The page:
I'm not sure how the Russian labels on the hidden continents translate into English, however they're labelled Asgard and Liberia on the original Third Reich map, so I'm guessing it's similar on this map. I vaguely remember these "Nazi" maps from online discussions about Hollow Earth some time back. I've got a few articles open at the moment which I intend to read after I've finished writing this article to refresh my memory. I would imagine that the Nazi document is possibly some kind of fake or hoax, but it's worth having a re-look. Maybe it might surprise me.

Of course, it's possible that this very YouTube channel I'm looking into could be some kind of ruse or Russian language psyop. Though from what I can tell the guy seems perfectly sincere. Mind you he also shows the following map, which is perhaps even more extreme than the one shown above. Again though, a lot gets lost in translation, so maybe this map is more to illustrate a concept than to show the actual lay of the land as he sees it. Either way his videos are certainly entertaining.

The above maps aside the videos also share some quite interesting information. One thing I found quite curious was the following assertion.

In this above meme it states; "California and Vladivostok share one shore". It points out that both places have glass pebble beaches, and that this is evidence that they are part of the same coastline.

(A still from one of the videos showing the
shore of California on the left and the shore
of Vladivostok on right)

I had a quick search online and it turns out there are other places where this type of beach is common.

So the argument isn't quite as appealing as it first seems. However, it's still quite an interesting claim, and something I wasn't aware of. Another interesting claim made concerns pollution, with one video stating that pollution from factories in Norilsk, Russia was poisoning parts of Canada. So much so that fines were imposed upon the Russian factories. This is said to be proof that Canada is in fact much closer to Russia than the world map otherwise shows.

(A still from the video)

(A YouTube comment repeating the claim)

(A translation of the comment)

Finally, one more thing I found interesting was the way this YouTuber reinterprets old maps. He does this thing were he takes the world map - with the American continent on the left and the Eurasian continent on the right. Then he cuts the map in half and moves the left hand side over to the right, showing that they often fit quite perfectly. I'll show a few examples below.

(An original map - apologies for
the poor resolution)

(The same map with its left half moved to the right)

(Another, quite strange map)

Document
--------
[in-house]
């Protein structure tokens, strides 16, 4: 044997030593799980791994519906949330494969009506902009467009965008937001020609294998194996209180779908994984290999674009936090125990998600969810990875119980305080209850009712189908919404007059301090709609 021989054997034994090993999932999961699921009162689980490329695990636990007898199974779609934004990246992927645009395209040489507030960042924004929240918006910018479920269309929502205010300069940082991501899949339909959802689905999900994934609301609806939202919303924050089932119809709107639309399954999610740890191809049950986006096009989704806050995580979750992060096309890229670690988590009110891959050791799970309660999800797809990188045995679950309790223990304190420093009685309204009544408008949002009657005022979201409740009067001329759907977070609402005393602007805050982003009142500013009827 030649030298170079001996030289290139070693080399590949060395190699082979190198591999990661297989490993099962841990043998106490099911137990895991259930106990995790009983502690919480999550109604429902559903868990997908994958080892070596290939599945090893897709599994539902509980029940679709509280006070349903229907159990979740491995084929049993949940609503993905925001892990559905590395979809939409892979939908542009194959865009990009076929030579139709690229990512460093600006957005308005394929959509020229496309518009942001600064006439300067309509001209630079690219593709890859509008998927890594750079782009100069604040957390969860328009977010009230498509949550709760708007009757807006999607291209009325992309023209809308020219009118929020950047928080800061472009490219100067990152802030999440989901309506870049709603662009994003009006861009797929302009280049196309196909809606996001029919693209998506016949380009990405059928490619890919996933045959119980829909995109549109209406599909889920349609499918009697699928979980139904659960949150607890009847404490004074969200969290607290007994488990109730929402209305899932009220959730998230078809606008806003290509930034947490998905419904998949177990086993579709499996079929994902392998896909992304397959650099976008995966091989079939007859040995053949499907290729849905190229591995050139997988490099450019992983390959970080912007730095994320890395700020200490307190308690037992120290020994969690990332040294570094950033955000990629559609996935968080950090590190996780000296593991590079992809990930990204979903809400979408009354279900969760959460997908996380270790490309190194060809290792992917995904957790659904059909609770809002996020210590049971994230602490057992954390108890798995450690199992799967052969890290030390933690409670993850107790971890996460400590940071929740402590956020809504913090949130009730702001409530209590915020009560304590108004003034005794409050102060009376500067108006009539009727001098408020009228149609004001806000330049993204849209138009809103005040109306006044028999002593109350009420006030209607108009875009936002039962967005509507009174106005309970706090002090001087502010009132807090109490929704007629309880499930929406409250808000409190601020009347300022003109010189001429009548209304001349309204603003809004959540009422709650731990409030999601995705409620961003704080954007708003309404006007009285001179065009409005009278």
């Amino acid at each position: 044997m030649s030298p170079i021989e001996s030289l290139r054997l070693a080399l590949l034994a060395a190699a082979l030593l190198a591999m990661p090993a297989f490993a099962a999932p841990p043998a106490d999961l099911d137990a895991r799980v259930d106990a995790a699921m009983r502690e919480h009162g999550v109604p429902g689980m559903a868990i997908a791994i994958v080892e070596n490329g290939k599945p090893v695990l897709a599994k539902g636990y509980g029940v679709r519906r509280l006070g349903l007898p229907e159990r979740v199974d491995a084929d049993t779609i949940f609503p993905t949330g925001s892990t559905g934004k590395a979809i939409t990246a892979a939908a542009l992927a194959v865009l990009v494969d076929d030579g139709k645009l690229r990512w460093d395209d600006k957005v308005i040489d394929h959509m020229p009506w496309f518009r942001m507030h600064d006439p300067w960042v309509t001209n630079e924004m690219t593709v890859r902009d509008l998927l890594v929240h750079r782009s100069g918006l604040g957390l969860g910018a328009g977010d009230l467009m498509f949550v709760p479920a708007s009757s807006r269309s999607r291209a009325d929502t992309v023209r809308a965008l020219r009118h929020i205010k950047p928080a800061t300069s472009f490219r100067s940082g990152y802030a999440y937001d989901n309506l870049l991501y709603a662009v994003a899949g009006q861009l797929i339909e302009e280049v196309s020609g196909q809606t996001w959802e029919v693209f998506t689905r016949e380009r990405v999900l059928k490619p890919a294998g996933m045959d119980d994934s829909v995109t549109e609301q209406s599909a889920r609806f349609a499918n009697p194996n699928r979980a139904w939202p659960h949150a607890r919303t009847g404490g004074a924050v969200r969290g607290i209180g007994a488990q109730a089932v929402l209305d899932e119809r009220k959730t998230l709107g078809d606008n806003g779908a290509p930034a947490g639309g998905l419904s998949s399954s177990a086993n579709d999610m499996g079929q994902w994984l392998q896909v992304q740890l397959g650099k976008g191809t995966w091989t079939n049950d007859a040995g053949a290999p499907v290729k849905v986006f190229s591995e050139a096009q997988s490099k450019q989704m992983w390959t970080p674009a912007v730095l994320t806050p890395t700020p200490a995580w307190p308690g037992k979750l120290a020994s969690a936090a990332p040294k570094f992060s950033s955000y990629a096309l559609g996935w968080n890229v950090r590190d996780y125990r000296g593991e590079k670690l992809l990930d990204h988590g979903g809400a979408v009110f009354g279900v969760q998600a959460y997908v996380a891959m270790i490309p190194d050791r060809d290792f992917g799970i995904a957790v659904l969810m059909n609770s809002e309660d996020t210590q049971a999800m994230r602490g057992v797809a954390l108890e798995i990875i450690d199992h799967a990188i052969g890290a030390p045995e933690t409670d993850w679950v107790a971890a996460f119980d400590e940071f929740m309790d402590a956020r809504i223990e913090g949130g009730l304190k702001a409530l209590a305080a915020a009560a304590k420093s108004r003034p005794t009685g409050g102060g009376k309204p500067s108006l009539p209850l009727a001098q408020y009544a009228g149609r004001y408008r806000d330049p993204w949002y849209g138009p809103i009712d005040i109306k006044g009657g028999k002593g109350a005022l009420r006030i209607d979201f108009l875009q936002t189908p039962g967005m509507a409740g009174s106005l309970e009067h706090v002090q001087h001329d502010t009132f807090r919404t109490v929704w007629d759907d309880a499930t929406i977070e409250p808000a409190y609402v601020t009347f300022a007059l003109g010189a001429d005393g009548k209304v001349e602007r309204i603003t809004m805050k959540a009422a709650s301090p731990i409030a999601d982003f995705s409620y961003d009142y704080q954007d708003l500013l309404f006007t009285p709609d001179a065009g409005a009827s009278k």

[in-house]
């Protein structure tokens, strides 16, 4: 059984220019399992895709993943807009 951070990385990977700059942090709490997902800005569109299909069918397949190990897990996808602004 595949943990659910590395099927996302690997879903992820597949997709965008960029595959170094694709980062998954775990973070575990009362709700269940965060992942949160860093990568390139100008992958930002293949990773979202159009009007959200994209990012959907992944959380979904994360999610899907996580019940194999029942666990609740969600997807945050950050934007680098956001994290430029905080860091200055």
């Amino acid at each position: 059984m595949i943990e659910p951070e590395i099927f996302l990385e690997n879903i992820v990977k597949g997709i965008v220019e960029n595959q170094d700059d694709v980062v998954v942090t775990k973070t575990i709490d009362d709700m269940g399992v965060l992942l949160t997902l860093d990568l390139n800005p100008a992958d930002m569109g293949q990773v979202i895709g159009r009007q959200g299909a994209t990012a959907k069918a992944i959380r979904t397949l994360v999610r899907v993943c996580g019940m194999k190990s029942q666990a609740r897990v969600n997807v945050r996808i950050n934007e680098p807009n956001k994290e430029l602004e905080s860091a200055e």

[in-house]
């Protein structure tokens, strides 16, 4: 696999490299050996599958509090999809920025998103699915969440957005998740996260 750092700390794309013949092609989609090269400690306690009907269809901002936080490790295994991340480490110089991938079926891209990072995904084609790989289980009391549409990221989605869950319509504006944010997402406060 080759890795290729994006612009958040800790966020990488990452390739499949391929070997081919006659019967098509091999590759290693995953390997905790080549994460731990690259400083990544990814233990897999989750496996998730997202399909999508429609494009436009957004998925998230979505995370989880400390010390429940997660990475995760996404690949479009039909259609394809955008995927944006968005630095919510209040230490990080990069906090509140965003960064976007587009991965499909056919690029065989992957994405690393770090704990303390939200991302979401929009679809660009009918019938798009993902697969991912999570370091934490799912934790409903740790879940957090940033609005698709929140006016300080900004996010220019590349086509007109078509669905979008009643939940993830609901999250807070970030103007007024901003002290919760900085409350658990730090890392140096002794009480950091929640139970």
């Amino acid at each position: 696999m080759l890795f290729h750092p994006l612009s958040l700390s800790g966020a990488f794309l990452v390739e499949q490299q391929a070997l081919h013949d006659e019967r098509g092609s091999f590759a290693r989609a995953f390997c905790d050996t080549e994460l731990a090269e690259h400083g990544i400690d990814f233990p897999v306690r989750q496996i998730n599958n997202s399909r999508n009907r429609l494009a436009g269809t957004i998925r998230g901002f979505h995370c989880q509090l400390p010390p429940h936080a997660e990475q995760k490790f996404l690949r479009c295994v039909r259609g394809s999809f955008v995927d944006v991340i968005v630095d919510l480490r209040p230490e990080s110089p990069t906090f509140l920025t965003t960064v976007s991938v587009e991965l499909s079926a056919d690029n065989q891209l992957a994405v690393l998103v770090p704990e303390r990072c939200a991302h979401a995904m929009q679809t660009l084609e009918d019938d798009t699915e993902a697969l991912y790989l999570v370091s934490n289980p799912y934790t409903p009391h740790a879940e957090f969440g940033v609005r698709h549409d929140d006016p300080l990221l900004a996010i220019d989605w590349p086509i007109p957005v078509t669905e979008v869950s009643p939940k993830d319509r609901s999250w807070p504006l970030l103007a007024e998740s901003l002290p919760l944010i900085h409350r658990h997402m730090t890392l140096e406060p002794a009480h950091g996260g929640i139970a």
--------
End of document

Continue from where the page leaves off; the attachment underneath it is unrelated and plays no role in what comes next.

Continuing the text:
(The same map with its left hand side moved
across to the right)

In the bottom example even the angel's wings match up. Quite fascinating. He does this with quite a few different maps to varying effect. Sadly it's difficult to completely follow the claims he seems to be making due to the language barrier. The gist seems to be that this "splitting" of the landmass was a deliberate ploy of some sort.

I'll definitely have to keep an eye on this persons work. Hopefully I'll find more YouTubers discussing such topics. He often mentions the work of bloggers in his videos too (if I'm following the translations properly). So it would be interesting if I could discover those too. Maybe they might be a little easier to translate. Either way it seems we now have Russians questioning the world map in Russian language videos and blogs, and South Koreans questioning the history of such maps in Korean language blogs and videos. Highly interesting :)

Friday, April 20, 2018

Consonants & Vowels: Taking Stock

I think it's time to take stock now. I've published quite a few articles on this topic over the last month or so, and it would probably be good to allow it all to ferment for a while. I'll mull over what I have and come back to it all afresh at some point in the future. Otherwise I'm going to end up getting a little lost :)

So I now have 12 consonants and 10 vowels. Not the 7 vowels that originally began this chain of thought in my original series a few years back.

These are the consonants I'm left with;

And these are the vowels;

Giving us an alphabet that looks somewhat like this;

However, if we ignore the removal of the "push" consonants - which would perhaps be more sensible at this point - then we would get this alphabet, with 16 consonants and 10 vowels. Back to a full 26 :)

The Vowel Sounds Compared

What follows are the seven sacred vowels (plus the two extra sounds we found in other variations of the seven), then the ten vowel sounds I'd identified. The bracketed numbers next to each show the correspondences between the two.

The Seven Sacred Vowels;

A - [a] as in father (1)
E - [e] as in pet (2)
H - [e/a] as in thread, day, say (3)
I - [i] as in meet, tree (4)
O - [o] as in got, cold, oh (7)
Y - [i] as in French une, you (8)
Ω - [o] as in law (6)
"my" "eye" sound (5)
"uh" "cup" sound (9)

My Ten Vowels;

[a] as in angle "a" (1)
[a] as in angel "ay" (3)
[e] as in egg "e" (2)
[ee] as in speed "ee" (4)
[i] as in igloo "i" (-)
[i] as in my "eye" (5)
[o] as in oxen "o" (6)
[o] as in go "oh" (7)
[oo] as in zoom "oo" (8)
[u] as in snug "u" (9)

The one sound without a correspondence is the [i] sound, as in igloo.

Much as I would like to reduce the number of vowels down to a core seven for aesthetic taste I still think it would be much better to keep the ten. Each one sounds quite distinct and the language would suffer for the loss of any.